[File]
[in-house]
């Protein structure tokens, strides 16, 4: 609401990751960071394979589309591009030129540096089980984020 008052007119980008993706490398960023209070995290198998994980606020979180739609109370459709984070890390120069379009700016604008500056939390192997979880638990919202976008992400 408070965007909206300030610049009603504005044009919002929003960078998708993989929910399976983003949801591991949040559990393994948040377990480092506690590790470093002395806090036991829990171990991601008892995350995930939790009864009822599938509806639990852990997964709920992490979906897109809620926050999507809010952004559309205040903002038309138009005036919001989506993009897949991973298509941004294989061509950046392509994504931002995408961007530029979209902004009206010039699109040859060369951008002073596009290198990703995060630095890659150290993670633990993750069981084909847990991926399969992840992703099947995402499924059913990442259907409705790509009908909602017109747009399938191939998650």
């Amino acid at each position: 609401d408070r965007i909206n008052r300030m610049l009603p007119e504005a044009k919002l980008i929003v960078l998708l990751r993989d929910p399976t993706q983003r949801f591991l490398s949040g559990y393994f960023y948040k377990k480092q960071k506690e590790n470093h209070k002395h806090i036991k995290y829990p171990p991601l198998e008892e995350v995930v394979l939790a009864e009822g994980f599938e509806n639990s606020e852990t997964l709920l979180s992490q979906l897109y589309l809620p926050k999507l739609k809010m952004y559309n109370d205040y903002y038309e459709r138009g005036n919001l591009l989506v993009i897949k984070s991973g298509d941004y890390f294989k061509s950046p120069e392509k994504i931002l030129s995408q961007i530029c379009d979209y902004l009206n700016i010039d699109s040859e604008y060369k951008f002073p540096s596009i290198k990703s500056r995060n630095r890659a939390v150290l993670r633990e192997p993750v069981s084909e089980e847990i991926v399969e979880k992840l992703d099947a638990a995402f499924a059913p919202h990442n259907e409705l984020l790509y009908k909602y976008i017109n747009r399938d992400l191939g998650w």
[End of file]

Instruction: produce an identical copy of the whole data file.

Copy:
[in-house]
């Protein structure tokens, strides 16, 4: 609401990751960071394979589309591009030129540096089980984020 008052007119980008993706490398960023209070995290198998994980606020979180739609109370459709984070890390120069379009700016604008500056939390192997979880638990919202976008992400 408070965007909206300030610049009603504005044009919002929003960078998708993989929910399976983003949801591991949040559990393994948040377990480092506690590790470093002395806090036991829990171990991601008892995350995930939790009864009822599938509806639990852990997964709920992490979906897109809620926050999507809010952004559309205040903002038309138009005036919001989506993009897949991973298509941004294989061509950046392509994504931002995408961007530029979209902004009206010039699109040859060369951008002073596009290198990703995060630095890659150290993670633990993750069981084909847990991926399969992840992703099947995402499924059913990442259907409705790509009908909602017109747009399938191939998650």
């Amino acid at each position: 609401d408070r965007i909206n008052r300030m610049l009603p007119e504005a044009k919002l980008i929003v960078l998708l990751r993989d929910p399976t993706q983003r949801f591991l490398s949040g559990y393994f960023y948040k377990k480092q960071k506690e590790n470093h209070k002395h806090i036991k995290y829990p171990p991601l198998e008892e995350v995930v394979l939790a009864e009822g994980f599938e509806n639990s606020e852990t997964l709920l979180s992490q979906l897109y589309l809620p926050k999507l739609k809010m952004y559309n109370d205040y903002y038309e459709r138009g005036n919001l591009l989506v993009i897949k984070s991973g298509d941004y890390f294989k061509s950046p120069e392509k994504i931002l030129s995408q961007i530029c379009d979209y902004l009206n700016i010039d699109s040859e604008y060369k951008f002073p540096s596009i290198k990703s500056r995060n630095r890659a939390v150290l993670r633990e192997p993750v069981s084909e089980e847990i991926v399969e979880k992840l992703d099947a638990a995402f499924a059913p919202h990442n259907e409705l984020l790509y009908k909602y976008i017109n747009r399938d992400l191939g998650w």